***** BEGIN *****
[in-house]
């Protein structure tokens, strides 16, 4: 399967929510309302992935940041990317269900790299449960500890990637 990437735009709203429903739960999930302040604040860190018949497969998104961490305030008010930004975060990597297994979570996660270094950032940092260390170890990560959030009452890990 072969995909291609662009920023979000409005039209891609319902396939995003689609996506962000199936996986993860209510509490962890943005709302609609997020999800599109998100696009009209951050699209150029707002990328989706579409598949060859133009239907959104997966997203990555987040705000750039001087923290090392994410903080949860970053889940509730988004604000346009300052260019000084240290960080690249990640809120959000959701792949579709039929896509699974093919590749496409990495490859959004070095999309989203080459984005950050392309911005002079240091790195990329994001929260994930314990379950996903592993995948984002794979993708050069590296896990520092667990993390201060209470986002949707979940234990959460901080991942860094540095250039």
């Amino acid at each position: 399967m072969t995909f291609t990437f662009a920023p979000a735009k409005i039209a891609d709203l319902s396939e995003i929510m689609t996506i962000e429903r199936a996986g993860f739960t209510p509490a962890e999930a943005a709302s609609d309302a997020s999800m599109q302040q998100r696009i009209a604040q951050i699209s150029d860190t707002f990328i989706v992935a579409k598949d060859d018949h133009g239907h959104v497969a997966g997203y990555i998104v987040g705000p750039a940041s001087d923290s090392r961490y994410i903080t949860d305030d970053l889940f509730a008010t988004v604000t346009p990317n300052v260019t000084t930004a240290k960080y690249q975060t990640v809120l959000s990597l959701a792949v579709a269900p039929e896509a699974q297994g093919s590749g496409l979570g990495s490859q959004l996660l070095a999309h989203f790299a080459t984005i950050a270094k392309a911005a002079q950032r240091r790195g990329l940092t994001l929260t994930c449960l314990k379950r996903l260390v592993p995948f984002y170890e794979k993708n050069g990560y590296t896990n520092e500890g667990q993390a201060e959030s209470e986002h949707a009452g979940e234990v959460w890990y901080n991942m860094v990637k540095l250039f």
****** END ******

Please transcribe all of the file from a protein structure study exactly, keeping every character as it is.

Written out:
[in-house]
């Protein structure tokens, strides 16, 4: 399967929510309302992935940041990317269900790299449960500890990637 990437735009709203429903739960999930302040604040860190018949497969998104961490305030008010930004975060990597297994979570996660270094950032940092260390170890990560959030009452890990 072969995909291609662009920023979000409005039209891609319902396939995003689609996506962000199936996986993860209510509490962890943005709302609609997020999800599109998100696009009209951050699209150029707002990328989706579409598949060859133009239907959104997966997203990555987040705000750039001087923290090392994410903080949860970053889940509730988004604000346009300052260019000084240290960080690249990640809120959000959701792949579709039929896509699974093919590749496409990495490859959004070095999309989203080459984005950050392309911005002079240091790195990329994001929260994930314990379950996903592993995948984002794979993708050069590296896990520092667990993390201060209470986002949707979940234990959460901080991942860094540095250039």
């Amino acid at each position: 399967m072969t995909f291609t990437f662009a920023p979000a735009k409005i039209a891609d709203l319902s396939e995003i929510m689609t996506i962000e429903r199936a996986g993860f739960t209510p509490a962890e999930a943005a709302s609609d309302a997020s999800m599109q302040q998100r696009i009209a604040q951050i699209s150029d860190t707002f990328i989706v992935a579409k598949d060859d018949h133009g239907h959104v497969a997966g997203y990555i998104v987040g705000p750039a940041s001087d923290s090392r961490y994410i903080t949860d305030d970053l889940f509730a008010t988004v604000t346009p990317n300052v260019t000084t930004a240290k960080y690249q975060t990640v809120l959000s990597l959701a792949v579709a269900p039929e896509a699974q297994g093919s590749g496409l979570g990495s490859q959004l996660l070095a999309h989203f790299a080459t984005i950050a270094k392309a911005a002079q950032r240091r790195g990329l940092t994001l929260t994930c449960l314990k379950r996903l260390v592993p995948f984002y170890e794979k993708n050069g990560y590296t896990n520092e500890g667990q993390a201060e959030s209470e986002h949707a009452g979940e234990v959460w890990y901080n991942m860094v990637k540095l250039f």